Hallmark Movies & Mysteries leaves its mark on Black History Month this weekend with the premiere of A Nashville Legacy, an all-new movie (and the second) under its Mahogany banner. The film stars Andrea Lewis (pictured above) and Pooch Hall (pictured below, right) and features a stellar supporting cast including Roz Ryan and Stan Shaw -- along with special appearances by musical artists The Shindellas, Curt Chambers and American Idol season two winner Ruben Studdard. Based on true events, and filmed on location, the movie is set amidst the National Museum of African American Music in Nashville. Legacy marks Lewis' Hallmark Media debut, and, for her, the fact that it's an engaging mystery steeped in Black history made the project the perfect entry into the Hallmark family.
"Honestly, I'm very excited about this," she enthused during an exclusive chat with MediaVillage. "Hallmark is a legendary brand, and everybody knows them from the cards to the Christmas films, then knowing the Hallmark Mahogany brand and introducing that! Especially within the Black community, everybody knows Hallmark Mahogany cards. Whenever I'm talking to people and say, 'Oh yeah, and they're also doing Mahogany films,' people are genuinely excited to see elements of our culture, of our history, introduced in these films that we all know so well. I consider this opportunity a dream come true."
Lewis portrays Naima, a student working on a dissertation for her Doctorate in Ethnomusicology. After landing an internship at the National Museum of African American Music, she uncovers a donated box that soon unfolds a mystery surrounding a famous 1960s girl group song. With doubts as to who originated the song, she enlists the aid of Damian (Hall), the son of legendary music producer Franklin Berryhall (Shaw). As the mystery unfolds, it becomes apparent that Naima's findings could open an unwanted can of worms for all involved, potentially destroying any hope of a relationship with Damian.
With a story spanning 1963 to the present day, Lewis (who is also a singer) was delighted to do a deeper dive into the girl group musical genre. "I absolutely love this era," she said. "The film incorporates everything from jazz to country to soul. And we feature Ruben Studdard (pictured below) and country artist Curt Chambers. To me, his music defines what this film is. It's soulful and country focused, but it's Americana. It's like all these things mixed into one. Within this film, you really get to see so many types of music that include Black culture and are the voice of America. The fun part of this film is that we show Black history and American history are synonymous."
As the national conversation rages with regard to abolishing teaching Black history, the fact the film highlights its importance was not lost on Lewis. "That's the most exciting part about the script," she explained. "It touches on so many things everybody can relate to like family, legacy and music, and it introduces people to the African American Museum of Music. This space is like a cultural time capsule of all things to do with music history within African American culture. So many people don't know or didn't know about the museum, so you get an element of learning.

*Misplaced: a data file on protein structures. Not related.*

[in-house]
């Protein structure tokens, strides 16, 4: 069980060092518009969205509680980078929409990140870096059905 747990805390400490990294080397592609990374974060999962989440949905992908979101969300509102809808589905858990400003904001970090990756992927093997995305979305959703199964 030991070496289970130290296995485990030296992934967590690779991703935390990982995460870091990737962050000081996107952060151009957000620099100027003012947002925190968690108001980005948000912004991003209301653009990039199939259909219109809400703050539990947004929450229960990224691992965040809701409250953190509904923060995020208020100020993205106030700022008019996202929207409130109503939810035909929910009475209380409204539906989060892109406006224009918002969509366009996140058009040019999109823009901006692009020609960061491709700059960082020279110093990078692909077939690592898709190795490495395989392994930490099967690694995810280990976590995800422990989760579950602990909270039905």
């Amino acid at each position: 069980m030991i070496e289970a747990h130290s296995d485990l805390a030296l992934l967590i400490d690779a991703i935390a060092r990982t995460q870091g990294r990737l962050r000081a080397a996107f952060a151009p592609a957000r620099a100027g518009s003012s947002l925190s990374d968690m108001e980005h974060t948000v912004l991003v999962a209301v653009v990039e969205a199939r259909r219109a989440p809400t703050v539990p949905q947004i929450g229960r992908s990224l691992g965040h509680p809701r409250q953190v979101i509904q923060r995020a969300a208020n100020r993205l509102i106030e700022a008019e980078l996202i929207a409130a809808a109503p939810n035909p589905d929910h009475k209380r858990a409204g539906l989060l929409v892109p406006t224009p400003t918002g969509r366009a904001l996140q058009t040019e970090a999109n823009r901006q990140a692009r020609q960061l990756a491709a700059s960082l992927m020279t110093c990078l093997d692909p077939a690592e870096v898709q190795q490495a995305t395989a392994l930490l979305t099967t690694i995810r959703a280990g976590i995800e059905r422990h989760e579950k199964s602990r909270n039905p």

"It's very important because Black history is American history," she added. "To be in a film that touches on it in such an elegant and easy way that enriches the lives of these characters … Honestly, I was so pleased to see that fit because I didn't know this museum existed. It's so beautiful, and it literally has everything from James Brown to Cardi B! Every kind of music is in there, which makes it a fascinating space.
"Another fascinating thing about the script is it reminded me of the documentary 20 Feet From Stardom," she continued. "It's about really famous background singers having their music taken from them. Turns out that's part of the true events that inspired it. So, combining all these things we all know like real music history, real African American history, and genuine stories we can all relate to, I was immediately excited."
The fact the project was packaged as an intriguing mystery only added to that excitement. "I'm genuinely a curious person," she revealed. "If I get a nugget of information, I need to know more. I really related to Naima in that respect. As a total mystery person, I understood why she needed to solve this mystery and understand what really happened. I think any really curious person will completely [understand] that urge. When somebody's trying to shut something down, you have to go further."
Having one Mahogany project under her belt, Lewis can't wait to do more. "It was a fantastic experience and everything I'd ever hoped and dreamed of," she said. "The crew, every person involved was so sweet and so nice, it felt like family on the set. That was such a surprising gift. We had an amazing director in Roger Bobb, an amazing producer in Sylvia Mathis, and the great Pooch Hall, who is an absolute favorite! It was a very confirming experience and I really felt at home.
"I'd love to do more adventures with Naima because she's such a fascinating character," she added in closing. "She's curious and always open to learning more. We kept saying she needs to take on another major city and get answers for somebody else's family. My bags are packed and ready to go wherever they need me to be. Let's do it!"
A Nashville Legacy, a Mahogany presentation, will be telecast Sunday, February 26, at 7 p.m. on Hallmark Movies & Mysteries.
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